This research highlights how organizational members use narratives as cultural resources to make sense of the merger in a newly created organization (FSI). The paper considers culture as a critical success factor in any change effort, especially in post-merger integrations. As such, culture and change are regarded as being interdependent and interrelated. The paper however, proposes to extend traditional models of organizational change to take into account the highly unpredictable, unexpected, and unplanned conditions of current financial institutions as illustrated by the specific change events experienced by FSI employees.
A qualitative research design drawing upon documents, field notes, and narrative interviews was used to explore the cultural context of FSI after the merger. The analysis found that the narratives FSI employees use, revolve around four main overarching themes that both illustrate FSI’s post-merger culture and display elements of cultural integration, as well as differentiation, and fragmentation: i) Under the rule: The need to feel valued; ii) The merger is a very personal process; iii) When the others arrive: A mosaic of sub-cultural realities threatening our identity; iv) Fragmentation is a threat to our personal stability. The findings confirm that all three cultural perspectives are ubiquitous within the organization supporting Martin’s (2002) meta theory of the need to adopt a multi-perspective-lens to better understand cultural transitions in organizations.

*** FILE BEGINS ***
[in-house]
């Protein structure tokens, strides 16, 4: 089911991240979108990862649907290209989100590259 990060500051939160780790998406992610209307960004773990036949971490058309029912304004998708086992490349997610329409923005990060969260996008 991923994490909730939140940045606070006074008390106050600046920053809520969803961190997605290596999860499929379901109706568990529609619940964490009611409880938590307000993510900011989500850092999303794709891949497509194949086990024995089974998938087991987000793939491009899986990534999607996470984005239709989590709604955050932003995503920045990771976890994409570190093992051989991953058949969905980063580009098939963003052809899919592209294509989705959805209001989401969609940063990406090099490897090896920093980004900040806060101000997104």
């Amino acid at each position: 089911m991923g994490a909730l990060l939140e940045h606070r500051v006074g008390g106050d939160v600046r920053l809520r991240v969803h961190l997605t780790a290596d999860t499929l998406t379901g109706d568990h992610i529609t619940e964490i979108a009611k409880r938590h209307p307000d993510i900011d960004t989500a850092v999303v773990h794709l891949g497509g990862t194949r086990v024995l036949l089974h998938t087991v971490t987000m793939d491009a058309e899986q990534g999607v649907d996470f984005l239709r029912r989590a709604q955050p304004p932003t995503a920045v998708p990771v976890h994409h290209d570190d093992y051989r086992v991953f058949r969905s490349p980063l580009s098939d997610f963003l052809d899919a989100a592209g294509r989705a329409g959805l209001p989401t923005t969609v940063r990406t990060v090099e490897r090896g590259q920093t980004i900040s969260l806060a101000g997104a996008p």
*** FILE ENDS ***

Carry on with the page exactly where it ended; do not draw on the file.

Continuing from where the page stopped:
The research findings show how the merger became a very personal process for FSI members, threatening not only their financial situation, working conditions and roles but also their sense of self and their personal identities. Hence, merger events not only represent drivers of change in organizational terms but also, and more importantly, in social and personal terms. And it is through the study of narratives that we can access these processes.
|Keywords:||Organizational Culture, Mergers and Acquisitions, Organizational Change, Narrative Research|
London School of Economics, UK
Lecturer in Organizational Social Psychology, Social Psychology Department, London School of Economics, UK